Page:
Rescue Construction is also responsible for renovating these homes. (Photo: Lisa Sorg)
In some ways, there’s nothing new or terribly surprising when large bureaucracies – be they government agencies or big corporations – are revealed to be plagued by waste and malfeasance. Humans and their institutions being as they are, flawed and prone to foibles like incompetence, greed, sloth, overpromising, and favoritism; such revelations have been a constant in the American experience since prior to the country’s founding.
All that said, the maddening familiarity of such phenomena cannot serve as an excuse or diminish our commitment to rooting them out and making things right.
And so it is that the state of North Carolina has a new incident of bureaucratic waste and abuse on its hands to which state leaders must give immediate and sustained attention.
As veteran NC Policy Watch investigative reporter Lisa Sorg detailed this week as part of a lengthy and deeply researched special investigation, the North Carolina Office of Recovery and Resiliency (NCORR) – a state government office established by the General Assembly in 2018 to coordinate the disbursement of federal hurricane rescue funds – has made several highly questionable moves in recent years that have helped assure that hundreds of homes damaged or destroyed by Hurricane Matthew in 2016 remain in a state of disrepair and their owners displaced.
And, by all indications, topping the list of questionable moves was the repeated decision to bestow preferential treatment (and thereby award millions of dollars in contracts) to the Raleigh-based contractor Rescue Construction Solutions.
Distilled to its essence, the story is this:
North Carolina received hundreds of millions in federal recovery dollars from the Department of Housing and Urban Development (HUD) to distribute to help lower income families rebuild after Matthew.
Over a period of time, NCORR awarded contracts for a huge chunk of that money, around $80 million, to Rescue even though it almost certainly should have realized that the company was: a) in over its head, and/or b) irresponsibly and misleadingly lowballing contract bids.
What’s more, by all indications, the awards to Rescue were the result of preferential treatment not accorded to other contractors.
As Sorg reported:
- The company was awarded additional contracts, even as it got further behind schedule. Of the 529 homes Rescue won in the bidding process, only 134 are listed as complete, according to state records.
- This year, NCORR retroactively altered 85 of Rescue’s original bids to allocate an additional $3.1 million to the company. Until 2021, NCORR’s own policy forbade retroactively changing bids despite rising construction costs.
- Also in 2021, before NCORR awarded Rescue a $52 million contract to install modular homes, it changed performance requirements in a way that ended up favoring the company. Had NCORR not amended those requirements, Rescue would have been ineligible to bid, according to the office’s own policy.
- Rescue also failed to disclose key information in its pre-qualification application that could have excluded it from the HUD program.
And while all of this would be disturbing enough if Rescue had somehow managed to deliver on the promised work or, at least, had been getting its act together of late, the record shows that it has failed miserably. At the rate it’s been proceeding with a $52 million contract it received to construct 226 modular homes, for instance, the work won’t been completed until 2029.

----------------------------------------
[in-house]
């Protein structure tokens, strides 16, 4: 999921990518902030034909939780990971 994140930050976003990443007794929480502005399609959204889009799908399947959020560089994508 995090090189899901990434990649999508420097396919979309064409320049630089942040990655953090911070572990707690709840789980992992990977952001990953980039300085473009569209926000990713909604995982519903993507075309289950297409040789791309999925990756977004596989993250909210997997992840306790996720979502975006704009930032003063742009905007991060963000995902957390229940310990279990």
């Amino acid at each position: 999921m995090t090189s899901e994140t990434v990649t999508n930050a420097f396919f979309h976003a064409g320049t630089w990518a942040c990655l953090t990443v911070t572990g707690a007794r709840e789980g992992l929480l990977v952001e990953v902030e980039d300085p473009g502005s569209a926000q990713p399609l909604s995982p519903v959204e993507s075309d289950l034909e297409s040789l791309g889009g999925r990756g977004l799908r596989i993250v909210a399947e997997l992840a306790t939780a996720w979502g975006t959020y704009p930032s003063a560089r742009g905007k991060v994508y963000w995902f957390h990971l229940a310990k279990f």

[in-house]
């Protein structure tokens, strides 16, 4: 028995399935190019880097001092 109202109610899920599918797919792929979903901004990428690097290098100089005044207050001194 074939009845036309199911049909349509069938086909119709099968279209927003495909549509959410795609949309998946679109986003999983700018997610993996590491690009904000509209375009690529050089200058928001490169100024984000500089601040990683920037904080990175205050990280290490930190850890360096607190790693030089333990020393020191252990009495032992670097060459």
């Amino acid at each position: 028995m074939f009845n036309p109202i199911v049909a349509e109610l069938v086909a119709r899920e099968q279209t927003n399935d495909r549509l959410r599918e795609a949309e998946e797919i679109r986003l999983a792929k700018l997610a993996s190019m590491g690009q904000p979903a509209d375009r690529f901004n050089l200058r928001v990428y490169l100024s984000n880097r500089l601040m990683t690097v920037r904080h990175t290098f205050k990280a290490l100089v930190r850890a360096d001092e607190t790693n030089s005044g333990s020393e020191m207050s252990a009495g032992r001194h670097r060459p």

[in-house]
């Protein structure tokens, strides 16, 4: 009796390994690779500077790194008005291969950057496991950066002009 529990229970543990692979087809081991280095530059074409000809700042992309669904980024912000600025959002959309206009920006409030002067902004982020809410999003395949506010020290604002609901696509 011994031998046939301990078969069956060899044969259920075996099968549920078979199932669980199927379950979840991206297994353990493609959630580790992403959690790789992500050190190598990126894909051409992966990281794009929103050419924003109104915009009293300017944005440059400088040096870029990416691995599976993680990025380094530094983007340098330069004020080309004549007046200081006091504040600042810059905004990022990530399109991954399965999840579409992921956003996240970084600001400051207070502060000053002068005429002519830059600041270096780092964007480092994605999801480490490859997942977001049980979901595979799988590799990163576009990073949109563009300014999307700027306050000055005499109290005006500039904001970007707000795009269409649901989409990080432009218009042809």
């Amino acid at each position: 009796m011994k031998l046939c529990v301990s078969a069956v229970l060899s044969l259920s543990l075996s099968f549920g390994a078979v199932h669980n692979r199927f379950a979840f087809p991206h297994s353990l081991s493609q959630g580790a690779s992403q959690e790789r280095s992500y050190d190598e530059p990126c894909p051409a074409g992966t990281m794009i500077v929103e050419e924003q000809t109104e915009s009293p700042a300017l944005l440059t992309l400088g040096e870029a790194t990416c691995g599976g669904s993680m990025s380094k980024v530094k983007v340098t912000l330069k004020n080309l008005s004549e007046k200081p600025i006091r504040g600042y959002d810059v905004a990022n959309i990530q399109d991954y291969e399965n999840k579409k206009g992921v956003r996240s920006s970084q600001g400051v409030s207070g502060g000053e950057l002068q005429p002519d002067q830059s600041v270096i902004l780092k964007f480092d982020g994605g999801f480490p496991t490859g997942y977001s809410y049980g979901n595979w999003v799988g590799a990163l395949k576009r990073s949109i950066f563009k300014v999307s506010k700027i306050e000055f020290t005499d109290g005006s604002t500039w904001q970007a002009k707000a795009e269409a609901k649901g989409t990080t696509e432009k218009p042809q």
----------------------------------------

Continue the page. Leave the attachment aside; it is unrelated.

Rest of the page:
Of course, there’s no doubt that the pandemic has had a large and adverse impact on the construction business generally. In an interview with Sorg, NCORR chief operating officer Laura Hogshead pointed to spikes in material costs and supply chain issues as a partial explanation for Rescue’s poor performance and her office’s decision to allow Rescue to retroactively revise some of its bids.
But that explanation only goes so far. As Sorg also reported, many other contractors managed to generate significantly better results even as some were denied the opportunity to revise their bids.
Meanwhile, some expressed deep suspicion and frustration with respect to Rescue’s success.
“We didn’t see how Rescue could do the jobs for that price,” one contractor said.
Another stated “We will never step foot in North Carolina again under the current circumstances.”
Hogshead’s explanation also doesn’t explain the strange and eyebrow-raising decision of the official who oversaw day-to-day details of the program, Ivan Duncan, to require contractors to deposit their cellphones in a bucket during weekly meetings so that the meetings could not be recorded.
The bottom line: The process of disbursing hundreds of millions of federal dollars to numerous private firms in dozens of dispersed communities across a large and, in many places, struggling region in order to help hundreds of lower income homeowners would be a tough job under the best of circumstances. During a pandemic, it was sure to be even tougher.
But ultimately, the public has a right to expect that the officials assigned such a task will do an honest and effective job and come forward publicly to ask for help when circumstances make it impossible.
Gov. Roy Cooper should launch an immediate investigation to get to the bottom of this deeply troubling story right away.
[Note: This commentary has been updated as it originally misidentified the Office of Recovery and Resiliency.]
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